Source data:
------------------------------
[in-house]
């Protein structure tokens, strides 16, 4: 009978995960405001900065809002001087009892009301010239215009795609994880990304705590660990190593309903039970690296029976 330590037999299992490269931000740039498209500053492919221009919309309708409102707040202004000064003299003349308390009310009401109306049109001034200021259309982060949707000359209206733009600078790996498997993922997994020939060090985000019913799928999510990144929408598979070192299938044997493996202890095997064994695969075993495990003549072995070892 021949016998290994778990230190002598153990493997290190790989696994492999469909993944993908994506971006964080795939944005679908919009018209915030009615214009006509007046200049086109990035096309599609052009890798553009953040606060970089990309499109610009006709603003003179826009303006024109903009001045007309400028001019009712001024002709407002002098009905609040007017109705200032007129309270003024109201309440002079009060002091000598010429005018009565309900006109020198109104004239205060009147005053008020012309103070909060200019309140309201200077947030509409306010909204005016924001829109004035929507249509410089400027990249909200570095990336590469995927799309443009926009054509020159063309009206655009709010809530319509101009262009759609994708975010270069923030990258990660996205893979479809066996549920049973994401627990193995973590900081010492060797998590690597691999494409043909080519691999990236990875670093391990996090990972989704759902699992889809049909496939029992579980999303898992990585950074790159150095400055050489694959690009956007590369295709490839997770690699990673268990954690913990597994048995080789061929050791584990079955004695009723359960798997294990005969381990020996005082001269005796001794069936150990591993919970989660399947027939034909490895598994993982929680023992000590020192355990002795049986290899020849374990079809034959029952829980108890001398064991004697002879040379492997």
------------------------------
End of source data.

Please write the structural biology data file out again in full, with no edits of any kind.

[in-house]
């Protein structure tokens, strides 16, 4: 009978995960405001900065809002001087009892009301010239215009795609994880990304705590660990190593309903039970690296029976 330590037999299992490269931000740039498209500053492919221009919309309708409102707040202004000064003299003349308390009310009401109306049109001034200021259309982060949707000359209206733009600078790996498997993922997994020939060090985000019913799928999510990144929408598979070192299938044997493996202890095997064994695969075993495990003549072995070892 021949016998290994778990230190002598153990493997290190790989696994492999469909993944993908994506971006964080795939944005679908919009018209915030009615214009006509007046200049086109990035096309599609052009890798553009953040606060970089990309499109610009006709603003003179826009303006024109903009001045007309400028001019009712001024002709407002002098009905609040007017109705200032007129309270003024109201309440002079009060002091000598010429005018009565309900006109020198109104004239205060009147005053008020012309103070909060200019309140309201200077947030509409306010909204005016924001829109004035929507249509410089400027990249909200570095990336590469995927799309443009926009054509020159063309009206655009709010809530319509101009262009759609994708975010270069923030990258990660996205893979479809066996549920049973994401627990193995973590900081010492060797998590690597691999494409043909080519691999990236990875670093391990996090990972989704759902699992889809049909496939029992579980999303898992990585950074790159150095400055050489694959690009956007590369295709490839997770690699990673268990954690913990597994048995080789061929050791584990079955004695009723359960798997294990005969381990020996005082001269005796001794069936150990591993919970989660399947027939034909490895598994993982929680023992000590020192355990002795049986290899020849374990079809034959029952829980108890001398064991004697002879040379492997």